FREDERICTON -- New Brunswick's auditor general will review the province's property assessment system in the wake of a series of errors, while a former judge who was examining the same issue is bowing out.

The reviews were launched after a whistleblower alleged in March that more than 2,000 property owners were given improper and inflated tax bills. Premier Brian Gallant has said his government is committed to getting to the bottom of the thousands of mistakes with assessments going back to 2011.

On April 3, the government announced that former Court of Appeal justice, Joseph Robertson, had agreed to undertake a review.

But on Monday, Attorney General Serge Rousselle announced that Robertson is discontinuing his probe -- citing the potential for overlap with a review being done by auditor general Kim MacPherson.

"We were comfortable that both of them could do the review, but obviously former justice Robertson decided to discontinue his review. We respect that and thank him for his service," Rousselle told a news conference in Fredericton.

In a separate release Monday, Service New Brunswick said that as of June 1, they had reissued 1,858 bills to property owners that had an arbitrary formula applied to their March bill. It said that 93 per cent of the reissued bills decreased, six per cent stayed the same and one per cent increased.

To date, Service New Brunswick has received 16,416 requests from property owners for a review of their property tax assessments. So far 23 per cent have been processed, and it could be early next year before they are all processed.

Robertson said he was engaged to perform an independent review and that two people seeking the same information could cause a number of problems, such as compromising anonymity and confidentiality of staff within Service New Brunswick.

"A continuation of the review could lead to conflicting findings and recommendations as between myself and the auditor general," Robertson wrote.

Robertson said he only became aware of MacPherson's intention to investigate the issue after he had begun his own work.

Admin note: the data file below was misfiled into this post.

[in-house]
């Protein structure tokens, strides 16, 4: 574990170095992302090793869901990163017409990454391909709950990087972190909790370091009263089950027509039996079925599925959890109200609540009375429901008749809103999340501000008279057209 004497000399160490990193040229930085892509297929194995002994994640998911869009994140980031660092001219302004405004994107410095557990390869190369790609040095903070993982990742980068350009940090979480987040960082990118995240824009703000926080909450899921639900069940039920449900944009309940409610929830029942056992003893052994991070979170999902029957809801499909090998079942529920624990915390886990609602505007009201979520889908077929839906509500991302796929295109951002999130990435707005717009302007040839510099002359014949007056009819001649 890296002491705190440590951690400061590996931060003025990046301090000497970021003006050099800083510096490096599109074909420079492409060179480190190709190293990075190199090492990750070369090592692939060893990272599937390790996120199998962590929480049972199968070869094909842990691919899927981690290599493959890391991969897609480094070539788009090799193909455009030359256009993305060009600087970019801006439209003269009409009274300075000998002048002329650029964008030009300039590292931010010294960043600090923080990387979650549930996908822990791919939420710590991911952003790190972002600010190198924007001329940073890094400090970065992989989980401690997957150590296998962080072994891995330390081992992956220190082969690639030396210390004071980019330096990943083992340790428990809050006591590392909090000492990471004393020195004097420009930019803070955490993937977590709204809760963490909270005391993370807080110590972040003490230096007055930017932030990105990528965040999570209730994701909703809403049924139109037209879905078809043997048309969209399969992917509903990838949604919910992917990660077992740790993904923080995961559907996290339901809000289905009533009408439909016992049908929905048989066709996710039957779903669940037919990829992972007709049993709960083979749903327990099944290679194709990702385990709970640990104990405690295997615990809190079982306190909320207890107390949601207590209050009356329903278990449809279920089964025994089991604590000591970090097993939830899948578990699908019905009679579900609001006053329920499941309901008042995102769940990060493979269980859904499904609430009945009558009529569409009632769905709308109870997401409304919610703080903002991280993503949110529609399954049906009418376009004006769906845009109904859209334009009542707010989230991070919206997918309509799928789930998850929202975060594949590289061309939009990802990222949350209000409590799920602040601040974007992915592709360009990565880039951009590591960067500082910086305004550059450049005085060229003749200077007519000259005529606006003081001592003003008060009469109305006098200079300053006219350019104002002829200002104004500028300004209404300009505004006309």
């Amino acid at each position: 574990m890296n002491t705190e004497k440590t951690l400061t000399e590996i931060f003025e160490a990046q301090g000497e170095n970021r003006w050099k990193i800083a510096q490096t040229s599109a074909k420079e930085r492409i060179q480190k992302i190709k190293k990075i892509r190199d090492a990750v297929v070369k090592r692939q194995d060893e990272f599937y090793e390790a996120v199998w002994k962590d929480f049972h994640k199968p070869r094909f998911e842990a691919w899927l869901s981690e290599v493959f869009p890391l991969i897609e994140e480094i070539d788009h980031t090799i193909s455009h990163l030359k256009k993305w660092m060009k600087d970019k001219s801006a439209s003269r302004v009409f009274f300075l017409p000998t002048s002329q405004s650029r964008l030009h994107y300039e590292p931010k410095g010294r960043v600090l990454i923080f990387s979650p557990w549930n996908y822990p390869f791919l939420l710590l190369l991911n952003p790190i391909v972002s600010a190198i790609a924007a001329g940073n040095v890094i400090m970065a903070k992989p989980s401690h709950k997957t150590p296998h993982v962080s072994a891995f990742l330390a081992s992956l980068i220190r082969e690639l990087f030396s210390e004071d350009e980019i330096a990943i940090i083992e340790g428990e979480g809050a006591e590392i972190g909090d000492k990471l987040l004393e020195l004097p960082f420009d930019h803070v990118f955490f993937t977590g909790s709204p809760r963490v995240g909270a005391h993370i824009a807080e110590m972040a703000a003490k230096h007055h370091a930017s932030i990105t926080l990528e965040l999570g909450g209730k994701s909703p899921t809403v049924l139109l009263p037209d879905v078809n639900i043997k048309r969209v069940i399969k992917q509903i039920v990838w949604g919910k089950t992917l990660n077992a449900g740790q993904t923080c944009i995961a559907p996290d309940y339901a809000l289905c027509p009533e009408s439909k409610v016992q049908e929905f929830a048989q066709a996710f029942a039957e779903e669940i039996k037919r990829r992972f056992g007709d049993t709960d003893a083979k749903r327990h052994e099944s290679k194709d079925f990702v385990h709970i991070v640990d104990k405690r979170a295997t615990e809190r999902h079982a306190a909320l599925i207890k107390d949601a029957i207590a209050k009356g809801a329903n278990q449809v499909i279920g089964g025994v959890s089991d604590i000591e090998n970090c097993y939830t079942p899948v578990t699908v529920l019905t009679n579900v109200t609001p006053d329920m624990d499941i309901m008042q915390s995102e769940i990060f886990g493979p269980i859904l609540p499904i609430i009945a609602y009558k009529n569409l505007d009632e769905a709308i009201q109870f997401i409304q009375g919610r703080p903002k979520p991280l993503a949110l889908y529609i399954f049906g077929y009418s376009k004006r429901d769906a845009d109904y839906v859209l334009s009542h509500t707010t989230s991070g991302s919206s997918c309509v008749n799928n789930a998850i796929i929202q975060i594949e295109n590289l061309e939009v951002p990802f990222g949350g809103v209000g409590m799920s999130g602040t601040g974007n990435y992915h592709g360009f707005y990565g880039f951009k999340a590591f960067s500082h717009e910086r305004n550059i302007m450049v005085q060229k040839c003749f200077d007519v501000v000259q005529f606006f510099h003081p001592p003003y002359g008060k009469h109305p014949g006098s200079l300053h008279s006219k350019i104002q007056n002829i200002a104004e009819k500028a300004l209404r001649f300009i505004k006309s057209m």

"Had I known of the audit and its ambit, I would not have undertaken the review," he wrote.

Robertson won't be releasing a preliminary report or his findings. Instead, Rousselle said Robertson will share his notes with MacPherson.

"There will be a transition phase, so the work that has been done will be transferred to the auditor general. She can do what she wants with that information, because we do not dictate how she fulfills her mandate," Rousselle said.

Rousselle said the government did encourage Robertson to continue his work, but respects his decision.

Robertson was to release a report by mid-August. Work on the audit of the province's financial statements is expected to delay MacPherson's report to the legislature until late November.

MacPherson will have the same mandate as Robertson, and cabinet is using Section 12 of the Auditor General Act to also give her subpoena powers.

"Our goal remains ensuring that the public gets a clear explanation of what happened and steps that can be taken to fix the issue going forward," Rousselle said.

Many people across the province received bills that showed a huge jump in their property assessments.

A newlywed couple in New Maryland, near Fredericton, said they were stunned when they received a bill stating their property's assessed value had doubled to $347,000 from about $170,000.